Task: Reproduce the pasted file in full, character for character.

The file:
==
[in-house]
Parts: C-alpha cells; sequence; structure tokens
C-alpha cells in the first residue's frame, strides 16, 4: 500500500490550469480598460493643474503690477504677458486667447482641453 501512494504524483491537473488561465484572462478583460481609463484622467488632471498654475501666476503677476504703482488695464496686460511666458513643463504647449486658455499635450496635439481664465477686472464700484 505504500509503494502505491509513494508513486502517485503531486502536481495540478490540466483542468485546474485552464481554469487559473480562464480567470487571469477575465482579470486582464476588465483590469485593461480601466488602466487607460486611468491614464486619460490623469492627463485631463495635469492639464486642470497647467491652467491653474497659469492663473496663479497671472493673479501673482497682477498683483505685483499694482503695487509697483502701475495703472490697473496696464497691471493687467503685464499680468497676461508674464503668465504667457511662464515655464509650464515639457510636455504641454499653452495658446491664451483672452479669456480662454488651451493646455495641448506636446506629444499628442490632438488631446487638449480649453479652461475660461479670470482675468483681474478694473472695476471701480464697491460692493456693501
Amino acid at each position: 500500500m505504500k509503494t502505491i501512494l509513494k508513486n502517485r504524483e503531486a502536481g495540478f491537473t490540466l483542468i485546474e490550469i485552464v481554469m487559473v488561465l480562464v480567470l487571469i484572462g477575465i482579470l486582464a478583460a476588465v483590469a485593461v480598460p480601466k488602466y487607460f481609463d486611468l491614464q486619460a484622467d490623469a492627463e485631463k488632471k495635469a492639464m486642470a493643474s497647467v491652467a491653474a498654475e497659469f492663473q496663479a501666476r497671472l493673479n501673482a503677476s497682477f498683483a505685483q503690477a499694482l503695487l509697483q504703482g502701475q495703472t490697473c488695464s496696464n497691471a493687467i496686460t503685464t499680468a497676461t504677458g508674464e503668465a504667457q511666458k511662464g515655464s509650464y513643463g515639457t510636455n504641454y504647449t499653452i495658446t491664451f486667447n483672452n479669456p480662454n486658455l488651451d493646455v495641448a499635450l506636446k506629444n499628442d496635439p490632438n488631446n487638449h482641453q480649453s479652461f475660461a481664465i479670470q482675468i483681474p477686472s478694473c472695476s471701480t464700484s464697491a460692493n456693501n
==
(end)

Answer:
[in-house]
Parts: C-alpha cells; sequence; structure tokens
C-alpha cells in the first residue's frame, strides 16, 4: 500500500490550469480598460493643474503690477504677458486667447482641453 501512494504524483491537473488561465484572462478583460481609463484622467488632471498654475501666476503677476504703482488695464496686460511666458513643463504647449486658455499635450496635439481664465477686472464700484 505504500509503494502505491509513494508513486502517485503531486502536481495540478490540466483542468485546474485552464481554469487559473480562464480567470487571469477575465482579470486582464476588465483590469485593461480601466488602466487607460486611468491614464486619460490623469492627463485631463495635469492639464486642470497647467491652467491653474497659469492663473496663479497671472493673479501673482497682477498683483505685483499694482503695487509697483502701475495703472490697473496696464497691471493687467503685464499680468497676461508674464503668465504667457511662464515655464509650464515639457510636455504641454499653452495658446491664451483672452479669456480662454488651451493646455495641448506636446506629444499628442490632438488631446487638449480649453479652461475660461479670470482675468483681474478694473472695476471701480464697491460692493456693501
Amino acid at each position: 500500500m505504500k509503494t502505491i501512494l509513494k508513486n502517485r504524483e503531486a502536481g495540478f491537473t490540466l483542468i485546474e490550469i485552464v481554469m487559473v488561465l480562464v480567470l487571469i484572462g477575465i482579470l486582464a478583460a476588465v483590469a485593461v480598460p480601466k488602466y487607460f481609463d486611468l491614464q486619460a484622467d490623469a492627463e485631463k488632471k495635469a492639464m486642470a493643474s497647467v491652467a491653474a498654475e497659469f492663473q496663479a501666476r497671472l493673479n501673482a503677476s497682477f498683483a505685483q503690477a499694482l503695487l509697483q504703482g502701475q495703472t490697473c488695464s496696464n497691471a493687467i496686460t503685464t499680468a497676461t504677458g508674464e503668465a504667457q511666458k511662464g515655464s509650464y513643463g515639457t510636455n504641454y504647449t499653452i495658446t491664451f486667447n483672452n479669456p480662454n486658455l488651451d493646455v495641448a499635450l506636446k506629444n499628442d496635439p490632438n488631446n487638449h482641453q480649453s479652461f475660461a481664465i479670470q482675468i483681474p477686472s478694473c472695476s471701480t464700484s464697491a460692493n456693501n